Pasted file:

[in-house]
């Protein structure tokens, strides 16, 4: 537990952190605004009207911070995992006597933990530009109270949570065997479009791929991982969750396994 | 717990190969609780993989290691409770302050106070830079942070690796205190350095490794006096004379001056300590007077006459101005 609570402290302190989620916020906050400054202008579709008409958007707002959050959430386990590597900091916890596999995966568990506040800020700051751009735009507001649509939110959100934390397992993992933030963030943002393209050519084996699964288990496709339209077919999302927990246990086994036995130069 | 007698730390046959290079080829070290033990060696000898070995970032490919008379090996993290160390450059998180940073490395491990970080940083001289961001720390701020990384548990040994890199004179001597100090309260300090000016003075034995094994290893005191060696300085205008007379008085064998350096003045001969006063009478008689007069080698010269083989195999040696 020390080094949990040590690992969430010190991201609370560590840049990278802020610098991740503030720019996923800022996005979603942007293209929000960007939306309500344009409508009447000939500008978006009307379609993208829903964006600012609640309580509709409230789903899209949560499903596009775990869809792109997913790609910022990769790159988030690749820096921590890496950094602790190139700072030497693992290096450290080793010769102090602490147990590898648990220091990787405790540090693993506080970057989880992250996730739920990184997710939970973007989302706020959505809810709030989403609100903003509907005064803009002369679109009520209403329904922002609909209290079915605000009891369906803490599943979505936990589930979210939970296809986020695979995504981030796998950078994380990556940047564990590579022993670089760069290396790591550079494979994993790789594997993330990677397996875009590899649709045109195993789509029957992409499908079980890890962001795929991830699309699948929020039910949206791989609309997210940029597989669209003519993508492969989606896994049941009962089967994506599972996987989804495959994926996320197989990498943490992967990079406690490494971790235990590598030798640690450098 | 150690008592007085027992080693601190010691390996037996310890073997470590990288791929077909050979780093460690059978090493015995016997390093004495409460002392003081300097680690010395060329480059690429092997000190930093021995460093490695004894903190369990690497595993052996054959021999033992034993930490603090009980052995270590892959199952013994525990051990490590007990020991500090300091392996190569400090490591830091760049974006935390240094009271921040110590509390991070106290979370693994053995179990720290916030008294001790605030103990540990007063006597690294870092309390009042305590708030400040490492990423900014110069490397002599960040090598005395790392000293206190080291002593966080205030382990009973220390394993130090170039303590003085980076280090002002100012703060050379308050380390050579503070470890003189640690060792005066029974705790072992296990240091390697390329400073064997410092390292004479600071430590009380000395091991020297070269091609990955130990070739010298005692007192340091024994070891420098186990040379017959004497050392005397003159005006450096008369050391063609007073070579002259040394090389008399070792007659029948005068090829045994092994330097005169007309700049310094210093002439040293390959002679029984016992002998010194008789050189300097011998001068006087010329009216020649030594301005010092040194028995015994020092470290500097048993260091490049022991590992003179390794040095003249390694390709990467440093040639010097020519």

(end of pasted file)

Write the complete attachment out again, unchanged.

[in-house]
């Protein structure tokens, strides 16, 4: 537990952190605004009207911070995992006597933990530009109270949570065997479009791929991982969750396994 | 717990190969609780993989290691409770302050106070830079942070690796205190350095490794006096004379001056300590007077006459101005 609570402290302190989620916020906050400054202008579709008409958007707002959050959430386990590597900091916890596999995966568990506040800020700051751009735009507001649509939110959100934390397992993992933030963030943002393209050519084996699964288990496709339209077919999302927990246990086994036995130069 | 007698730390046959290079080829070290033990060696000898070995970032490919008379090996993290160390450059998180940073490395491990970080940083001289961001720390701020990384548990040994890199004179001597100090309260300090000016003075034995094994290893005191060696300085205008007379008085064998350096003045001969006063009478008689007069080698010269083989195999040696 020390080094949990040590690992969430010190991201609370560590840049990278802020610098991740503030720019996923800022996005979603942007293209929000960007939306309500344009409508009447000939500008978006009307379609993208829903964006600012609640309580509709409230789903899209949560499903596009775990869809792109997913790609910022990769790159988030690749820096921590890496950094602790190139700072030497693992290096450290080793010769102090602490147990590898648990220091990787405790540090693993506080970057989880992250996730739920990184997710939970973007989302706020959505809810709030989403609100903003509907005064803009002369679109009520209403329904922002609909209290079915605000009891369906803490599943979505936990589930979210939970296809986020695979995504981030796998950078994380990556940047564990590579022993670089760069290396790591550079494979994993790789594997993330990677397996875009590899649709045109195993789509029957992409499908079980890890962001795929991830699309699948929020039910949206791989609309997210940029597989669209003519993508492969989606896994049941009962089967994506599972996987989804495959994926996320197989990498943490992967990079406690490494971790235990590598030798640690450098 | 150690008592007085027992080693601190010691390996037996310890073997470590990288791929077909050979780093460690059978090493015995016997390093004495409460002392003081300097680690010395060329480059690429092997000190930093021995460093490695004894903190369990690497595993052996054959021999033992034993930490603090009980052995270590892959199952013994525990051990490590007990020991500090300091392996190569400090490591830091760049974006935390240094009271921040110590509390991070106290979370693994053995179990720290916030008294001790605030103990540990007063006597690294870092309390009042305590708030400040490492990423900014110069490397002599960040090598005395790392000293206190080291002593966080205030382990009973220390394993130090170039303590003085980076280090002002100012703060050379308050380390050579503070470890003189640690060792005066029974705790072992296990240091390697390329400073064997410092390292004479600071430590009380000395091991020297070269091609990955130990070739010298005692007192340091024994070891420098186990040379017959004497050392005397003159005006450096008369050391063609007073070579002259040394090389008399070792007659029948005068090829045994092994330097005169007309700049310094210093002439040293390959002679029984016992002998010194008789050189300097011998001068006087010329009216020649030594301005010092040194028995015994020092470290500097048993260091490049022991590992003179390794040095003249390694390709990467440093040639010097020519």